Very early on, I realized how easy training these dogs was. The have the temperament to deal with anything and hunting drive that I've never seen on any other breed. Against good advice from those with a lot more handling experience than I, all three of our DD's have been hunting around the "orange army" of the east from a very young age. Each of them acts as if there isn't another hunter or dog in the field with them and gave every appearance of being dogs with several seasons of experience. They've successfully hunted pheasant and quail, grouse and woodcock, ducks and geese, rabbits and have been on many rewarding blood trails of deer, bear and turkeys. One thing is for sure...if a bird hits the ground or water...they're going to come back with it!

 

Greta and her pup, Allie, will each circle a cottontail scent loud for several hundred

yards. This was very amusing to me since I'd grown up to believe it wasn't possible

for a good bird dog to successfully deal with both birds and fur. On one of Greta's 

early rabbit excursions in the snow, she caught and delivered my limit of four

cottontails in thirty minutes of work without a shot being fired. 

 

It's quite a show to watch a dog that has never been exposed to geese learn in

one attempt that she can't catch a crippled goose that can still fly for several

hundred yards. One wasted chase and they learned to crouch and wait for the bird

to hit the ground then close in and catch it before it gets enough strength to get off

the ground again. Or, the dog's first kayak jump shooting trip where they

immediately figure out they need to keep their head low for us to get any shooting!

 

Two of our dogs are State Certified as blood trackers and both have done many

successful tracks, some of which were twenty-four hours old. Greta was taken on

my daughter's first bear hunt in 2012. While in camp, we were asked to help track

a hunter's bear that had been shot the previous night. It had rained all night and it

was feared the bear would be lost to the swamps of Maine. She made short work of the blood track and we had the recovery in several minutes time.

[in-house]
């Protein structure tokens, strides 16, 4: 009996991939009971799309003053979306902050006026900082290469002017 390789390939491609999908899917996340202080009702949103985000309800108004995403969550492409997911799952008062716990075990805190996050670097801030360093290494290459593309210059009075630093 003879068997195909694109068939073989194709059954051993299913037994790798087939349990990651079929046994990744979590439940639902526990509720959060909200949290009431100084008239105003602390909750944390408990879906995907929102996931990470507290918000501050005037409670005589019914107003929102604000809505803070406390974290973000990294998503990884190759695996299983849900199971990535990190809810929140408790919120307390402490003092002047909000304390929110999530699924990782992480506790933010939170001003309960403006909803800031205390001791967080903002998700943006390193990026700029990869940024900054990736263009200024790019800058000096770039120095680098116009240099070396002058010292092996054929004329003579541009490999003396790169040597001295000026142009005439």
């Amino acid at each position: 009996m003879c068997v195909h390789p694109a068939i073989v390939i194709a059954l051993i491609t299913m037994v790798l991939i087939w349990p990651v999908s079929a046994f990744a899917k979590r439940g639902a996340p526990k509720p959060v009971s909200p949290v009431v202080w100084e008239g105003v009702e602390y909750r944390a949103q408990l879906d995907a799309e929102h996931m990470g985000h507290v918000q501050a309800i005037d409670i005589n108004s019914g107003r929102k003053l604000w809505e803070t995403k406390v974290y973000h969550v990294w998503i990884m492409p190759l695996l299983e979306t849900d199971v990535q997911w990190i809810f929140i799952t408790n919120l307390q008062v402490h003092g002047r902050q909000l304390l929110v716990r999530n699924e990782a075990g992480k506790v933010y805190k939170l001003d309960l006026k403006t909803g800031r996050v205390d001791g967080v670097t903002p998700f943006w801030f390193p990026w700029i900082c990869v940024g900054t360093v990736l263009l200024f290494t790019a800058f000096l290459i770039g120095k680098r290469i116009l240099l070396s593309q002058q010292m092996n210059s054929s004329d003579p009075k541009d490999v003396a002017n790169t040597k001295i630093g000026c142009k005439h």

One of the most amazing things I've learned in handling these dogs is their ability to understand their task simply by recognizing the type of collar/equipment being utilized or a single word command. When a small cow bell comes out of the bag, they instantly know they're going on an independent forest search. When the padded collar comes out it's blood tracking time. Show them a slip lead and they know a live or dead track is involved. Simple words such as "seek", "fetch" or "search" have been permanently etched in their brain.

 

I've become very active in the Atlantic Chapter of the VDD-GNA and can typically be

found at all the training days trying to lend a hand. I've gotten a tremendous amount

of enjoyment in watching everyone train their dogs with a common purpose and it

also provided me with much more handling and training experience than I would

ever get training dogs on my own. Since becoming involved with the Deutsch

Drahthaar, I've also met many individuals that have become very good friends and

hunting partners sharing a common bond.

 

The end result of my experiences with the Deutsch Drahthaar is that there is no

game out there which can't be successfully hunted with the DD. They truly are "The

World's Most Versatile Hunting Dog!"

 

 

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